‡ or nonproduction, nonprofit units. This designation includes scientific research institutes, educational institutions, as well as government- sanctioned social and professional organizations (e.g., the Consumer Rights Association), health services, cultural organizations, and athletic organizations. ‡ By official figures, as of 1995 there were more than 1.3 million units in this category. 15 ‡ This remains the largest of all three main types of units, employing more than 24 million people. 16 ‡ Before the fiscal reforms of the 1980s, the budgets of these units were allocated by the state ( Ministry of Finance). ‡ It has been shrinking because of the conversion of many shiye danwei into self-supporting, profit-generating entities no longer dependent upon the state budget or subsidies.

Xingzheng danwei
‡ or administrative units. In 1990, there were 253,587 such units. 18 ‡ At the end of 1994, 10 million people were employees of administrative units. 19 ‡ This category is often confused with shiye danwei for an obvious reason: Administrative units are also nonproduction and nonprofit entities. ‡ Sometimes they are regarded as a subcategory of the shiye danwei. But because administrative units have their own characteristics and involve state power, they should be treated as a separate type. ‡ Included under this rubric are government agencies, mass organizations (e.g., the Women's Federation, Communist Youth League, Federation of Trade Unions), and other organizations that receive regular budgets from the state.

Downsizing the danwei
‡ enterprises needing to make cuts in their workforce did so initially by getting rid of non-core or marginal employees, and then by persuading other, permanently employed workers to transfer to less secure forms of employment relationship with the work-unit. ‡ depended on the ability of local authorities to step in with basic social-security provision for former SOE workers who have lost their access to a wide range of welfare benefits along with their jobs. ‡ i.e. transfer of social security infrastructure out of the danwei to the state

Danwei were not perfect
‡ The state and enterprise institutions always distinguished between permanent, temporary and contract workers, between unionized and non-unionized labour, and sometimes between male and female workers or between older, more established employees and new, young entrants to the workforce, in an attempt to limit the proportion of the industrial workforce that was entitled to the most extensive welfare benefits and which enjoyed virtually unassailable security of employment for life ‡ the true iron rice-bowl was only ever available to a minority of permanently employed, unionized state-sector workers at the biggest and most prosperous urban enterprises.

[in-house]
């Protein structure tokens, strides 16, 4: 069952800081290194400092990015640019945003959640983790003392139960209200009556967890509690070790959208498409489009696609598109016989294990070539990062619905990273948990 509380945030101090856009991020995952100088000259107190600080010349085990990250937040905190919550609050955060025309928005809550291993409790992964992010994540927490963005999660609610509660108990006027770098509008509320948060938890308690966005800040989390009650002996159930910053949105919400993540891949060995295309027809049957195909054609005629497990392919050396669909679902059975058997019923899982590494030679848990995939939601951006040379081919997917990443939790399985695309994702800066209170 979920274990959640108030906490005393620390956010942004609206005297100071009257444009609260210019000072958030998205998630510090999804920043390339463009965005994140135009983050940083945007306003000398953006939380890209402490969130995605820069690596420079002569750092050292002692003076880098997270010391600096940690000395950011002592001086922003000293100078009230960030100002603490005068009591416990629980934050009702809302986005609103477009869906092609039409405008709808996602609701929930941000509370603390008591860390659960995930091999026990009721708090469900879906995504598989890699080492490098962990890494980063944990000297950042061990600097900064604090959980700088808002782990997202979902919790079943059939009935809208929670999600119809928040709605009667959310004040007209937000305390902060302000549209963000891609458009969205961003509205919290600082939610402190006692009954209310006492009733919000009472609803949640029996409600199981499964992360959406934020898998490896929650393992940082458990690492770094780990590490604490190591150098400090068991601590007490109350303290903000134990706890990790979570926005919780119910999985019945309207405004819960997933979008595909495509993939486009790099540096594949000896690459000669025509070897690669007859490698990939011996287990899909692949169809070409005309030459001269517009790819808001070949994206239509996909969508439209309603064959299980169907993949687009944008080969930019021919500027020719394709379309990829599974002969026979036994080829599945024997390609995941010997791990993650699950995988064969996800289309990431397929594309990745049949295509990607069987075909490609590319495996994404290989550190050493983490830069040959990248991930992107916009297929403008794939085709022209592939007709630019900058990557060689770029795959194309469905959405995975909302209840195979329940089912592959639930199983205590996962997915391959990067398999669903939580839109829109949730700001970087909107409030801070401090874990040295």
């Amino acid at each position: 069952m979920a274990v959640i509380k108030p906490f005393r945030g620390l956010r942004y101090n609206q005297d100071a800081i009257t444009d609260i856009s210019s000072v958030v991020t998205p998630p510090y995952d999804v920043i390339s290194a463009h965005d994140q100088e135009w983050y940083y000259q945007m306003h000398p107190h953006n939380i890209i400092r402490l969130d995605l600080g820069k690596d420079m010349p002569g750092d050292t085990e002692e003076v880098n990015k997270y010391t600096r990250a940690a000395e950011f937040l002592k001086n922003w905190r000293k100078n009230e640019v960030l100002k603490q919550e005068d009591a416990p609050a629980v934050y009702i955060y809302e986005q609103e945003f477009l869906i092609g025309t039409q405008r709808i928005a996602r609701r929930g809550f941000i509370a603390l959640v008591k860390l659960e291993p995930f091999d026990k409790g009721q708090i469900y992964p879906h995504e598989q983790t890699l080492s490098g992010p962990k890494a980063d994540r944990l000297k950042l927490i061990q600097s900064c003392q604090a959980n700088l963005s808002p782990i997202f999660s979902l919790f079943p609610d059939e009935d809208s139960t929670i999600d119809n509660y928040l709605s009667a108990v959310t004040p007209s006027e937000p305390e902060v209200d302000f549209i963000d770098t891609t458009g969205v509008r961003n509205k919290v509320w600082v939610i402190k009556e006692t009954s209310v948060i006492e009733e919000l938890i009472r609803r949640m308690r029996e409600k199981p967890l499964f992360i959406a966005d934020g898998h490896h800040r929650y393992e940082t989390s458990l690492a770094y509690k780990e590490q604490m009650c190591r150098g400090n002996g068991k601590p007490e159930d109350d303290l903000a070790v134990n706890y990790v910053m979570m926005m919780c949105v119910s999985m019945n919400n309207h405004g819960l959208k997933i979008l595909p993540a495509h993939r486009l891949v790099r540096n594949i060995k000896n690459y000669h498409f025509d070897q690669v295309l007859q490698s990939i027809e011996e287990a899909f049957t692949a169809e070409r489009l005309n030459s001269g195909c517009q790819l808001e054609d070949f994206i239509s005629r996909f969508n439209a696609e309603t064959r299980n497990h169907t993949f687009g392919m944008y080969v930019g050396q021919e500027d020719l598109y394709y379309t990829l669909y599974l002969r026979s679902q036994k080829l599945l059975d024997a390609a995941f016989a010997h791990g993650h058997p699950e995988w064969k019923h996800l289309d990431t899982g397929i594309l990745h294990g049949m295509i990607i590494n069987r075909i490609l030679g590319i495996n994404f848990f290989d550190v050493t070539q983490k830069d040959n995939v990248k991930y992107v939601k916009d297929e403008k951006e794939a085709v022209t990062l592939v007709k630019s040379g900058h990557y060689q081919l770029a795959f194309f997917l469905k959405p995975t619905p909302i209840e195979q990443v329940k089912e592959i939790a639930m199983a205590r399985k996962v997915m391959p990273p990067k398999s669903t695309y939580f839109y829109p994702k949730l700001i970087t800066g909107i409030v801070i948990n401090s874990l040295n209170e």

Unique features of danwei for SE
‡ 1. Labour aspect --usually including the right to hire, fire, and arrange transfers to other units. A danwei controls the dossiers of its employees, which play a key role in personnel-related matters. Sometimes, however, even when a lower unit controls dossiers, important personnel decisions are made by its superior unit. ‡ 2. Spatial aspect (often in the form of a compound with living quarters physically separated from the outside by walls)--including residential housing, dining hall, health clinic, fleet of cars, and other basic service facilities. ‡ 4. Urban aspect. A rural commune or village was never regarded as a danwei. On the other hand, a state-owned industrial plant located in a rural area is considered a danwei. This reflects urban geographical notions of an urban cultural milieu even in rural areas (Pahl, 1965). Some danwei were so large that they constituted a city within a city (Li, 2005). ‡ 5. Social aspect. The danwei provides a horizontal bundle of social infrastructure activities- health, education, employment, civil societyeverything that pertains to state provision in the west (and also in Soviet economies) were delivered in and through the danwei structure.

‡ The little public of the danwei is a unique contribution to social enterprise theory ‡ The challenge to social enterprises and ethical, social purpose organizations, might be not just to focus on, and fix, one discrete social problem, but to be the unit through which all social infrastructure is delivered.

Kowloon- total danwei!